An Essay in Defence of the Female Sex/Dedication/Modern

From Wikisource
Jump to navigation Jump to search

To Her Royal Highness the

Princess Anne of Denmark.


IF in adventuring to lay this little Piece at your Highness’s Feet, and humbly to beg your Royal Protection of it, I have presumed too far, be pleased to impute it to your own most gracious Goodness, the knowledge of which encouraged me. Our Sex are by Nature tender of their own Off-spring, and may be allowed to have more fondness for those of the Brain, than any other; because they are so few, and meet with so many Enemies at their first appearance in the World. I hope therefore to find pardon, if like an indulgent Parent, I have endeavoured to advance my first Born, by entering it very early into your Highness’s Service.

I have not presumed to approach your Highness out of any Confidence in the merits of this Essay, but of the Cause which it pleads, wherein the Honour of the whole Sex seemed to exact of me no less a Patronage than that of the Best, as well as Greatest among them, whom they are all ambitious to see at their head. I have only endeavoured to reduce the Sexes to a Level, and by Arguments to raise Ours to an Equality at most with the Men: But your Highness by illustrious Example daily convinces the World of our Superiority, and we see with wonder, Virtues in you, Madam, greater than your Birth. In this I am peculiarly happy, that I am exempted from the common Task of other Dedicators, who lie under an Obligation of publishing to the World those Excellencies of their Patrons, which perhaps appear no where but in their Epistles. In me it were as great folly, to pretend to make known the Illustrious Qualities of your Highness, as it would be to go about to demonstrate by Argument, that the Sun shined, to a Crowd that are warmed by the Influence of it.
I had attempted the Character of a consummate Woman, could I, though but faintly have shadowed the inimitable Graces of your Highness; but the impossibility of that Task forced me to desist. It were easy here to launch into those glorious particulars, which affirmed of any other than your Royal Highness, would have been extravagance of Flattery; but to you Injustice, and in me the highest presumption, to attempt with my feeble Hand those perfections, which the ablest must fall infinitely short of. The lustre of your Royal Virtues, Madam, like the Sun, gives us warmth and light, and while at a modest distance we admire it, improves our sight, which too bold a view confounds, yet the meanest and most ignorant see those Glories, which the most exquisite Artist can never express. The World therefore will rather justify than condemn my conduct, if I do not wrong so bright an Original with a dark obscure Copy.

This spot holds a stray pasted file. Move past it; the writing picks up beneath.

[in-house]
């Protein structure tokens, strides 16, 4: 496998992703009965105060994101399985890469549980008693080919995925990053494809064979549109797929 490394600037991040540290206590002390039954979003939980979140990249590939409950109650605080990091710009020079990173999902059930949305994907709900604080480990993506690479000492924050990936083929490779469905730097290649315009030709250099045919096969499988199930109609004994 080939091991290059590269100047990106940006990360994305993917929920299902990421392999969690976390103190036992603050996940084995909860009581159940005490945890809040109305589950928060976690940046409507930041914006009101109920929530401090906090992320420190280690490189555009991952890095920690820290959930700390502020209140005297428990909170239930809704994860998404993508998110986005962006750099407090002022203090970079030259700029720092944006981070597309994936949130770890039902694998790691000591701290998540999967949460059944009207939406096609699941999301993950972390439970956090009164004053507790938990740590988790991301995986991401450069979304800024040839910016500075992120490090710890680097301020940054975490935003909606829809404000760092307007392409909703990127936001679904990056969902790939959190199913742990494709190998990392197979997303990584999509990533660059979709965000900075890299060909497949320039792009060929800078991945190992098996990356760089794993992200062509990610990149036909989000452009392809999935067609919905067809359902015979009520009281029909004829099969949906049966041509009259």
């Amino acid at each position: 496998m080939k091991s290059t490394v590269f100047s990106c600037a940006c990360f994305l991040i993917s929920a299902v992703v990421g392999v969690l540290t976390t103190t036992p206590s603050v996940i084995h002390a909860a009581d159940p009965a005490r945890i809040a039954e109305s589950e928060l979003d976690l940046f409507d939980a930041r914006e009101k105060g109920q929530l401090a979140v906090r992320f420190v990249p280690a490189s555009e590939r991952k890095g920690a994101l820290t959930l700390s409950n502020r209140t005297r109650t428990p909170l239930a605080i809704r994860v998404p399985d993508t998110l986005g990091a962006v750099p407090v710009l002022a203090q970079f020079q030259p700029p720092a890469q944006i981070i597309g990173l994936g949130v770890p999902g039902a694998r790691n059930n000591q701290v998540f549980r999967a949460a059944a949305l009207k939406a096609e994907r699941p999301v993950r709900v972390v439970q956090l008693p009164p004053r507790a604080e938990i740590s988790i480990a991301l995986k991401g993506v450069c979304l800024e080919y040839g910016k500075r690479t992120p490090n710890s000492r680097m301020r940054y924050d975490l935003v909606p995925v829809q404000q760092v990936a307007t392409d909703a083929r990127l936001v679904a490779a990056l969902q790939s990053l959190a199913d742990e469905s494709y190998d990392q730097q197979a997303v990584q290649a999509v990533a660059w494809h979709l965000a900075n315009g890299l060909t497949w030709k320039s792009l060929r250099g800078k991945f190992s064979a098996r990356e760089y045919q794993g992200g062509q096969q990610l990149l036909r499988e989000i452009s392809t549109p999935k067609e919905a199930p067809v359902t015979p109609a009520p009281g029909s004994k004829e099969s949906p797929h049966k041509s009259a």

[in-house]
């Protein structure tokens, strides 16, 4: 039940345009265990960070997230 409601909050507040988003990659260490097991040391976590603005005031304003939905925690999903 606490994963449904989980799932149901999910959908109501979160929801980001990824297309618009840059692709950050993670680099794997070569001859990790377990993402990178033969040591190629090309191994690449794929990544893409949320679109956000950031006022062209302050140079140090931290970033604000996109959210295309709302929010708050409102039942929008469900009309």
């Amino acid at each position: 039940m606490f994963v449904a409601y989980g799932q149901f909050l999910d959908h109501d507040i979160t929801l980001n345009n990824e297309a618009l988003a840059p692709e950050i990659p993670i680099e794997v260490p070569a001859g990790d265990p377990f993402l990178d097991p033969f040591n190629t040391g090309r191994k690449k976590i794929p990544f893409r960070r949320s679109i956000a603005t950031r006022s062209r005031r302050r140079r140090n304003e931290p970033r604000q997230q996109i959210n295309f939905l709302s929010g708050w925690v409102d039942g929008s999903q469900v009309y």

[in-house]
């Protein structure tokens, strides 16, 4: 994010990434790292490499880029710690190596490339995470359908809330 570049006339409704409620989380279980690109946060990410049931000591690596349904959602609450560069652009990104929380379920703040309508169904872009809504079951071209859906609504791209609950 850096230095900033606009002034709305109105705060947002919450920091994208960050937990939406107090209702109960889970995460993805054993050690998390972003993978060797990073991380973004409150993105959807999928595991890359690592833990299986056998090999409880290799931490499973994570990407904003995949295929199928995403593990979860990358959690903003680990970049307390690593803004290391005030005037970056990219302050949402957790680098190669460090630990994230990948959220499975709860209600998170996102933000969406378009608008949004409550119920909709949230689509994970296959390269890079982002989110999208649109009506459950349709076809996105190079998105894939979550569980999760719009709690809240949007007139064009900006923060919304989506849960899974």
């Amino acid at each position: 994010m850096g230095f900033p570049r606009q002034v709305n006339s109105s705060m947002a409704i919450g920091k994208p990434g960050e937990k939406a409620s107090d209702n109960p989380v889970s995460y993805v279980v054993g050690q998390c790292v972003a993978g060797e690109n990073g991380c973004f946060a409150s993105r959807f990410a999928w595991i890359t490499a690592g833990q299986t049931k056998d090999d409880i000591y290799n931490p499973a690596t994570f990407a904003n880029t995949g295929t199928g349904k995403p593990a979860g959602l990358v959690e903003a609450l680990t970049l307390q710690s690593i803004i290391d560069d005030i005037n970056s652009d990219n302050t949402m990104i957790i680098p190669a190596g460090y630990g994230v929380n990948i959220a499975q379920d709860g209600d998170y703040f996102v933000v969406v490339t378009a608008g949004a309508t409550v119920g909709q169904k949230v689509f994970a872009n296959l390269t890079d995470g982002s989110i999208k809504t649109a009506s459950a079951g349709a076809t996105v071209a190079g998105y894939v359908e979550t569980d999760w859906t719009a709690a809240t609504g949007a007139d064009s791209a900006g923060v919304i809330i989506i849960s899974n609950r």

Madam, Though the world may condemn my performance, it must applaud my choice in this Address, and own that had I known as well how to Argue, as to Instance, I must infallibly have Triumphed over all Opposition. It may be easy to evade, or baffle the force of my Arguments, but it is impossible without the utmost Stupidity and Injustice, to deny the manifest Advantages of those Illustrious Graces, which raise your Highness so far above theirs as well as your own Sex. In this I have imitated the conduct of prudent Generals, who, when they doubt the sufficiency of their strength, retire to some strong Fort, and rest secure under the Protection of it.
There is yet another Reason, Madam, which though the least justifiable, was nevertheless most prevalent with me to devote this Essay to your Highness. My Ambition to show the profound Respects I have always had for your Highness, would not suffer me to let slip any occasion of expressing it, even though I blush for the meanness of it. Thus I find my self reduced by my Zeal, to the condition of poor Tenants, who must expose their Poverty, to show their Affection to their Lord in a worthless Present. I am sensible of the rashness of my Ambition in aspiring to the Patronage of Your Highness, and the need I have of an Apology; but were I able to make one as I ought, I should have taken care to have had less occasion for it. Yet I doubt not from Your Goodness that Indulgence, which I cannot expect from Your Justice, nor but that you will (like Heaven, whose more immediate Images Princes are) accept my unprofitable Service, for the sincerity with which it is tendered. If my unfeigned Submission may procure pardon for my Presumption, that Your Happiness may equal Your illustrious Virtues, and Your Royal Person be as far out of the reach of Fortune, as your Fame and Honour of Detraction, shall ever be the prayers of


Your Royal Highness’s
most Humble, most
Obedient, and most
Devoted Servant